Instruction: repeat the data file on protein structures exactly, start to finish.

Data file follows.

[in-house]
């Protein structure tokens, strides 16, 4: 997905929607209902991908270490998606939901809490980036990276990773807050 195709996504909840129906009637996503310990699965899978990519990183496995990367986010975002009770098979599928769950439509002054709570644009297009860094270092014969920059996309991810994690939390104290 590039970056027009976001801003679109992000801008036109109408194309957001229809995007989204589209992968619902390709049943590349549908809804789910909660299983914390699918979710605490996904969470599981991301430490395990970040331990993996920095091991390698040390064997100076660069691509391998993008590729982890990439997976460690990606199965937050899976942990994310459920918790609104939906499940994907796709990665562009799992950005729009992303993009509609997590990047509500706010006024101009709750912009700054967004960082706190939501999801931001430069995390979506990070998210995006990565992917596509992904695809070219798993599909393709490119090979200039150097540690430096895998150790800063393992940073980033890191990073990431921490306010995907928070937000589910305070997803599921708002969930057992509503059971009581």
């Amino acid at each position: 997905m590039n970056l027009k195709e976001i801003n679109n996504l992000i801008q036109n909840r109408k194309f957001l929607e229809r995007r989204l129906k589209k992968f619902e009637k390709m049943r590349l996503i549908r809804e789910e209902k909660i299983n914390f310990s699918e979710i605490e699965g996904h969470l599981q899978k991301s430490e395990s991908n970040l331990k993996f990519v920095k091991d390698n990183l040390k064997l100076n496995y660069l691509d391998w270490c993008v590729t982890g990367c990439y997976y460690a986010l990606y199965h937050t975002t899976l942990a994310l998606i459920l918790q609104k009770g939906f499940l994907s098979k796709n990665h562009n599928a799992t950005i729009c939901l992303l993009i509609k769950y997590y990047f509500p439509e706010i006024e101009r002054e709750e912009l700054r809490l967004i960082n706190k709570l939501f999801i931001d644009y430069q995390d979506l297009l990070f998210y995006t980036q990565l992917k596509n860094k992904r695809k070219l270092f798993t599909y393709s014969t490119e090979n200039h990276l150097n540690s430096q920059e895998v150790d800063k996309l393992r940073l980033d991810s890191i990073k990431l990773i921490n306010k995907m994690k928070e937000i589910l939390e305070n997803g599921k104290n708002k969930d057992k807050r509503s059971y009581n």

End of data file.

[in-house]
């Protein structure tokens, strides 16, 4: 997905929607209902991908270490998606939901809490980036990276990773807050 195709996504909840129906009637996503310990699965899978990519990183496995990367986010975002009770098979599928769950439509002054709570644009297009860094270092014969920059996309991810994690939390104290 590039970056027009976001801003679109992000801008036109109408194309957001229809995007989204589209992968619902390709049943590349549908809804789910909660299983914390699918979710605490996904969470599981991301430490395990970040331990993996920095091991390698040390064997100076660069691509391998993008590729982890990439997976460690990606199965937050899976942990994310459920918790609104939906499940994907796709990665562009799992950005729009992303993009509609997590990047509500706010006024101009709750912009700054967004960082706190939501999801931001430069995390979506990070998210995006990565992917596509992904695809070219798993599909393709490119090979200039150097540690430096895998150790800063393992940073980033890191990073990431921490306010995907928070937000589910305070997803599921708002969930057992509503059971009581």
């Amino acid at each position: 997905m590039n970056l027009k195709e976001i801003n679109n996504l992000i801008q036109n909840r109408k194309f957001l929607e229809r995007r989204l129906k589209k992968f619902e009637k390709m049943r590349l996503i549908r809804e789910e209902k909660i299983n914390f310990s699918e979710i605490e699965g996904h969470l599981q899978k991301s430490e395990s991908n970040l331990k993996f990519v920095k091991d390698n990183l040390k064997l100076n496995y660069l691509d391998w270490c993008v590729t982890g990367c990439y997976y460690a986010l990606y199965h937050t975002t899976l942990a994310l998606i459920l918790q609104k009770g939906f499940l994907s098979k796709n990665h562009n599928a799992t950005i729009c939901l992303l993009i509609k769950y997590y990047f509500p439509e706010i006024e101009r002054e709750e912009l700054r809490l967004i960082n706190k709570l939501f999801i931001d644009y430069q995390d979506l297009l990070f998210y995006t980036q990565l992917k596509n860094k992904r695809k070219l270092f798993t599909y393709s014969t490119e090979n200039h990276l150097n540690s430096q920059e895998v150790d800063k996309l393992r940073l980033d991810s890191i990073k990431l990773i921490n306010k995907m994690k928070e937000i589910l939390e305070n997803g599921k104290n708002k969930d057992k807050r509503s059971y009581n």